This is a session recap from Marcus Tober’s presentation on “The Search (R)evolution” from our June 13 San Francisco conference, “SEO, Content Marketing and Analytics: 3 Pillars of Online Marketing Success in 2014“.
Searchmetrics publishes annual reports about ranking factors and ranking correlations, comparing the current year to the previous year.
Marcus made this year’s study the keystone of his presentation, giving a preview of findings that took over 3 months to collect and analyze. The full study will be published this month.
Why the Future of SEO is (Like) Iron Man
Marcus referenced Marvel’s Iron Man in his theme, which he feels is an appropriate analogy for the future of SEO: Rankings are the result of technology and content working together.
The ranking power of a website (the technology) comes from the content that’s content that’s inside. Having good technology without the content does not equal good rankings, similar to how the Iron Man suit on its own would be nothing without Tony Stark operating it.
With that distinction being made, Marcus went on to dissect the ranking factors of both the technical elements and on-page elements, comparing 2014 ranking factors to 2013.
Ranking Factors: Technical Elements in 2014 vs. 2013
One of SearchMetrics’ top findings when studying technical ranking factors is that site speed matters considerably more this year than it did last year. In 2014, site speed is the number one top ranking factor, when in 2013 it barely cracked the top 10.
Position of keyword in title (character), length of URL, and position of keyword in title (word), were the top 2-4 ranking factors this year and didn’t see considerable change compared to last year.
Just because a ranking factor is lower on the list does not necessarily make it any less important to include on your site. For example, the existence of a meta description was fairly low on the last, but the correlation data shows that most well ranking pages do have a description.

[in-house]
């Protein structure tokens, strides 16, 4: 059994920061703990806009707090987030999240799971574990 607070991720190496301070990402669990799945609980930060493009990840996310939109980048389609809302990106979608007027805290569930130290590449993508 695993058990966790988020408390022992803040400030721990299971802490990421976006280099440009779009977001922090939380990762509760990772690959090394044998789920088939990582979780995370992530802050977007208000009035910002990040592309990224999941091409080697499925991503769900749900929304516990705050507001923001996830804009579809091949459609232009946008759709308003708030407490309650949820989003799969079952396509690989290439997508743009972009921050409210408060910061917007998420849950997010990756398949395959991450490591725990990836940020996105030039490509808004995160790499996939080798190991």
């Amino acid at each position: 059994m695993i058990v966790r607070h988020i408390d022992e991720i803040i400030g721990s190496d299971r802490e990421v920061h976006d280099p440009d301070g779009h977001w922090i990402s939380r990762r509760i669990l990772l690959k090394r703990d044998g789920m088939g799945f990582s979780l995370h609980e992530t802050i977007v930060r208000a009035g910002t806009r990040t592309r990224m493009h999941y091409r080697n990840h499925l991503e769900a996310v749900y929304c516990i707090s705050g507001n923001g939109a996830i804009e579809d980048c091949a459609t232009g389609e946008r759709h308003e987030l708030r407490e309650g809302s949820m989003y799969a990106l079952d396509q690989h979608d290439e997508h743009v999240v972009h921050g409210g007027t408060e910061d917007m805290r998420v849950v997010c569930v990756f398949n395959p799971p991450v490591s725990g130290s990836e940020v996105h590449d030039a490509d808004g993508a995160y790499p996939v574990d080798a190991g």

When it comes to number of internal links on a site, Marcus found that less is more. He compared a poor ranking website to a high ranking website, and showed that the one with poor rankings had over 1000 internal links while the one that ranked better had only 200. Fewer internal links means the content is more organized, and there’s less clutter, which seems to be something Google appreciates.
Ranking Factors: Content Elements in 2014 vs. 2013
What’s even more important than the technical elements is the content. Without good content, there is no chance of having good rankings even if you have good technology. If you think any content is good content, then you’re looking at it the wrong way.
One of Searchmetrics’ top findings in regards to content is that the text length (in characters) for a piece of well ranking content has increase to 7,500 compared to 6,700 in 2013.
The word count for well ranking content increased to an average of 650 words in 2014 compared to 540 words in 2013. The increase in text length is increasing across all positions in search results, not just the first one or two spots. This means that websites across the board are producing longer content in order to stay competitive in search results.
Many SEOs believed, especially post-Hummingbird, that if you have text that’s easier to read and consume, the content will rank higher.
By measuring the readability of content using the Flesch Reading-Ease, and comparing it with rankings, SearchMetrics’ found that there was absolutely no correlation. Content will not necessarily rank higher if it is easier to read than other content.
Diversity of SERPs
Searchmetrics found that, since Hummingbird is designed to better understand semantics (such as synonyms), fewer unique domains began appearing in search results.
But, as time went on, Google reverted back to greater diversity in the SERPs after seeing how searchers responded to the change. This may indicate that Google is still testing to see what users want and is responding to behavior.